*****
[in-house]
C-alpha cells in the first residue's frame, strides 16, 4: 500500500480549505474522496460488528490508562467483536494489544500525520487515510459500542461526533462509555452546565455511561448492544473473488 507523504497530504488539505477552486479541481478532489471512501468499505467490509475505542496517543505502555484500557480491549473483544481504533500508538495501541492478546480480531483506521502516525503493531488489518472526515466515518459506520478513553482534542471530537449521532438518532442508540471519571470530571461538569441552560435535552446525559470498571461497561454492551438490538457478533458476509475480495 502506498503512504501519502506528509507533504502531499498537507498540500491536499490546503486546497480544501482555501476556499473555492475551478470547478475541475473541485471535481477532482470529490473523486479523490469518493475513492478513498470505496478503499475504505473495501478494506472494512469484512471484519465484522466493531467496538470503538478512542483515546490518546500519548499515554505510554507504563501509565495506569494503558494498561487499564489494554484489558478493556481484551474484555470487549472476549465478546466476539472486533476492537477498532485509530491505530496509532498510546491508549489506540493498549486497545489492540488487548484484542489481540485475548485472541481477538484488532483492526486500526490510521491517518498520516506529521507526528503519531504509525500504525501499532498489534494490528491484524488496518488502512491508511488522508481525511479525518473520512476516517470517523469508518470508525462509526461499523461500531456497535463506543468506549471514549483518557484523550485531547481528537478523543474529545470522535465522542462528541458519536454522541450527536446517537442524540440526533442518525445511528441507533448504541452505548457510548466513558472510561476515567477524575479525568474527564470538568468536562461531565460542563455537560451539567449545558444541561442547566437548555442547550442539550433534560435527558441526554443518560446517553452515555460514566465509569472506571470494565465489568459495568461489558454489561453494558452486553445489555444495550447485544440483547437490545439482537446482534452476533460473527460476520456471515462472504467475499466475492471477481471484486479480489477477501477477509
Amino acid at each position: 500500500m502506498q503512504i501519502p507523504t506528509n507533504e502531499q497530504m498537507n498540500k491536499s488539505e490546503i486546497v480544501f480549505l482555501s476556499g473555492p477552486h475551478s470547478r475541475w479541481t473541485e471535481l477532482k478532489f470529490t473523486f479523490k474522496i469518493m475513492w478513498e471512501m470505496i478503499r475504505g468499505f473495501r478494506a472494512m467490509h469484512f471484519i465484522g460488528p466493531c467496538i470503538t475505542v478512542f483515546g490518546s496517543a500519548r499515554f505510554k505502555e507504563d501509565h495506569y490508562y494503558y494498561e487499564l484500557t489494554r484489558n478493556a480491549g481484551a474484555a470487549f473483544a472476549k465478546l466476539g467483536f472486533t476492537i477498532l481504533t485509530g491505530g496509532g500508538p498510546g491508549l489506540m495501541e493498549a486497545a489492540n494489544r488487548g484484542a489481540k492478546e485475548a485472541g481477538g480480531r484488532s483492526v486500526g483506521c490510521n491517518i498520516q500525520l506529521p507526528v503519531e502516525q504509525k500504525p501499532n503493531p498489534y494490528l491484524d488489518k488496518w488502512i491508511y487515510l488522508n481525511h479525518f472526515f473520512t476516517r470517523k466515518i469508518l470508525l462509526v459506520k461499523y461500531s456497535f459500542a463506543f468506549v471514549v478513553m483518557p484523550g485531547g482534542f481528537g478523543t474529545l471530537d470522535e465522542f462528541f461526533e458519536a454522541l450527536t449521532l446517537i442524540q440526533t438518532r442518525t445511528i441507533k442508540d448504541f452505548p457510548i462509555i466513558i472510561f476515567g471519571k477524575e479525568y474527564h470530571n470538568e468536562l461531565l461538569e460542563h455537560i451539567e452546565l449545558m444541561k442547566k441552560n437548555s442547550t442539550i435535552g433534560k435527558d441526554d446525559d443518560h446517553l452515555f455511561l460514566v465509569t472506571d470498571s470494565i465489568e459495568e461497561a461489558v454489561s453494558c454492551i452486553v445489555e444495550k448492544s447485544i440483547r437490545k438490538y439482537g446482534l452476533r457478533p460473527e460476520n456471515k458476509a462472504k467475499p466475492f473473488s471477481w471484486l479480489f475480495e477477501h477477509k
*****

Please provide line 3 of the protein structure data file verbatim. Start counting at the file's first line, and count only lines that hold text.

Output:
Amino acid at each position: 500500500m502506498q503512504i501519502p507523504t506528509n507533504e502531499q497530504m498537507n498540500k491536499s488539505e490546503i486546497v480544501f480549505l482555501s476556499g473555492p477552486h475551478s470547478r475541475w479541481t473541485e471535481l477532482k478532489f470529490t473523486f479523490k474522496i469518493m475513492w478513498e471512501m470505496i478503499r475504505g468499505f473495501r478494506a472494512m467490509h469484512f471484519i465484522g460488528p466493531c467496538i470503538t475505542v478512542f483515546g490518546s496517543a500519548r499515554f505510554k505502555e507504563d501509565h495506569y490508562y494503558y494498561e487499564l484500557t489494554r484489558n478493556a480491549g481484551a474484555a470487549f473483544a472476549k465478546l466476539g467483536f472486533t476492537i477498532l481504533t485509530g491505530g496509532g500508538p498510546g491508549l489506540m495501541e493498549a486497545a489492540n494489544r488487548g484484542a489481540k492478546e485475548a485472541g481477538g480480531r484488532s483492526v486500526g483506521c490510521n491517518i498520516q500525520l506529521p507526528v503519531e502516525q504509525k500504525p501499532n503493531p498489534y494490528l491484524d488489518k488496518w488502512i491508511y487515510l488522508n481525511h479525518f472526515f473520512t476516517r470517523k466515518i469508518l470508525l462509526v459506520k461499523y461500531s456497535f459500542a463506543f468506549v471514549v478513553m483518557p484523550g485531547g482534542f481528537g478523543t474529545l471530537d470522535e465522542f462528541f461526533e458519536a454522541l450527536t449521532l446517537i442524540q440526533t438518532r442518525t445511528i441507533k442508540d448504541f452505548p457510548i462509555i466513558i472510561f476515567g471519571k477524575e479525568y474527564h470530571n470538568e468536562l461531565l461538569e460542563h455537560i451539567e452546565l449545558m444541561k442547566k441552560n437548555s442547550t442539550i435535552g433534560k435527558d441526554d446525559d443518560h446517553l452515555f455511561l460514566v465509569t472506571d470498571s470494565i465489568e459495568e461497561a461489558v454489561s453494558c454492551i452486553v445489555e444495550k448492544s447485544i440483547r437490545k438490538y439482537g446482534l452476533r457478533p460473527e460476520n456471515k458476509a462472504k467475499p466475492f473473488s471477481w471484486l479480489f475480495e477477501h477477509k